EU harms research

On April 26th, 2023, the EU Commission released the Pharmaceutical Package (General Pharmaceutical Legislative Revision), a long-awaited regulatory project aimed at implementing the EU pharmaceutical strategy. The package includes two legislative proposals: a new directive and a new regulation. These proposals seek to establish a comprehensive legal framework for all medicinal products in the EU, simplifying and replacing the existing pharmaceutical legislation.

Eine junge Pharmazeutin blickt rätselnd auf ein Klemmbrett.

Implementing the Commission's draft in its current form will not accomplish its actual goal of improving the availability of innovative medicines for patients throughout Europe. On the contrary, creating a complex system with lowered standards of intellectual property protection in Europe will hinder rather than enhance investment in research, development, and production of medicines. This holds especially true for member states, such as Germany that are facing pressures from inflation, cost-cutting policies under the Financial Stabilization Act, and subsidy policies implemented by other industrialized nations.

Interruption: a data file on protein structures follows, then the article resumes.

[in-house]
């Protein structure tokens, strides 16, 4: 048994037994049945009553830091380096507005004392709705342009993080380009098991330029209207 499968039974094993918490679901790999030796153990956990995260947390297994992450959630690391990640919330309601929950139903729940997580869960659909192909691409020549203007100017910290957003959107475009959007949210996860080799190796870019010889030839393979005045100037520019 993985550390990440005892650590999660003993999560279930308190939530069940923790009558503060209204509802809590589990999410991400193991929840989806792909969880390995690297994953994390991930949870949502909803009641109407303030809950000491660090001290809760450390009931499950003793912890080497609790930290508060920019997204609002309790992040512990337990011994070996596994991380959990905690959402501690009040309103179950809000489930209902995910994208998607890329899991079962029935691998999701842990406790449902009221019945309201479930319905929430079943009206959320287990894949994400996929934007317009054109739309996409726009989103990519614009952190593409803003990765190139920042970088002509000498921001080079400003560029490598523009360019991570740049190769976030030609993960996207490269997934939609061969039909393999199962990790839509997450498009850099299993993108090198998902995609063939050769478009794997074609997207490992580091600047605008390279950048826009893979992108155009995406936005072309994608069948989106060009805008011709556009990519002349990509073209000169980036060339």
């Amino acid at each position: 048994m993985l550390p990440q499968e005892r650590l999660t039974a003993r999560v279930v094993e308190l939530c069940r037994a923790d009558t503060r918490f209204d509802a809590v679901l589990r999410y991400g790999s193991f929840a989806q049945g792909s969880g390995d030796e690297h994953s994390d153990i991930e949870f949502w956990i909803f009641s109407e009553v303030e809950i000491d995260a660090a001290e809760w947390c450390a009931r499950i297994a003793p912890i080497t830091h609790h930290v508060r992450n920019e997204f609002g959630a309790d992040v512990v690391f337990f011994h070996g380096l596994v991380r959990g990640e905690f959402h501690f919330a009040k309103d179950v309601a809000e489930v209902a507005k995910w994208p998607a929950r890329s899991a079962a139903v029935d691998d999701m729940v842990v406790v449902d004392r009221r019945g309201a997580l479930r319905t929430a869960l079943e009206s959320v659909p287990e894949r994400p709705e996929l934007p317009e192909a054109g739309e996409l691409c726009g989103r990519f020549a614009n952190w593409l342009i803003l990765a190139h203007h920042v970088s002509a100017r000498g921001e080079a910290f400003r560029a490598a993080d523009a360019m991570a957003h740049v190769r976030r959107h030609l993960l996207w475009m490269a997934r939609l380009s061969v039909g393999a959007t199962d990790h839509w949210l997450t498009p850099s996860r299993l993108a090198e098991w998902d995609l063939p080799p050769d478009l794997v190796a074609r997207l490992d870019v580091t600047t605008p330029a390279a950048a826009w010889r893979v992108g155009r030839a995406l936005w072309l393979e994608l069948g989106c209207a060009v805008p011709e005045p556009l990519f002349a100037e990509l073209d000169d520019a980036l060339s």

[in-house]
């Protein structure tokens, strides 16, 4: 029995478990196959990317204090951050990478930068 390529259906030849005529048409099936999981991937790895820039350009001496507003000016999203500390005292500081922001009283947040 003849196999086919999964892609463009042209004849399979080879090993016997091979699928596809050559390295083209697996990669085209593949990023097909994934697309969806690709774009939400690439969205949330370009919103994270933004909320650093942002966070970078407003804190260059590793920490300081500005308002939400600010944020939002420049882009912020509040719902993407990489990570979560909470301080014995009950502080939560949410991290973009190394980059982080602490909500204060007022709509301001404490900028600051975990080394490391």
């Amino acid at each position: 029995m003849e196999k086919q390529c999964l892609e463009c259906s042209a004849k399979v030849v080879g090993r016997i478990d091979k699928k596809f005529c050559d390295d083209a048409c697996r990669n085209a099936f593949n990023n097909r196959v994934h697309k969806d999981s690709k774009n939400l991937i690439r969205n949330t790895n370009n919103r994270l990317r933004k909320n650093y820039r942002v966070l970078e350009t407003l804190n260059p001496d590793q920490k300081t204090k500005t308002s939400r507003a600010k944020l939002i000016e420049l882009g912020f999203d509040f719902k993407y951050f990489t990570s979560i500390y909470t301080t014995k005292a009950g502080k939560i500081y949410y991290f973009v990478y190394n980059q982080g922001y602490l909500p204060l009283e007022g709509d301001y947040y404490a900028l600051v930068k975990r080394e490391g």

This trend becomes apparent when looking at the following figures: In 2002, pharmaceutical companies in the USA invested a mere two billion U.S. Dollars more in research and development compared to their European counterparts. However, today, this gap has significantly widened to 25 billion U.S. Dollars. If this trend persists and is further intensified by new regulations, it is estimated that by 2040, the difference will surpass 200 billion Euros (1) .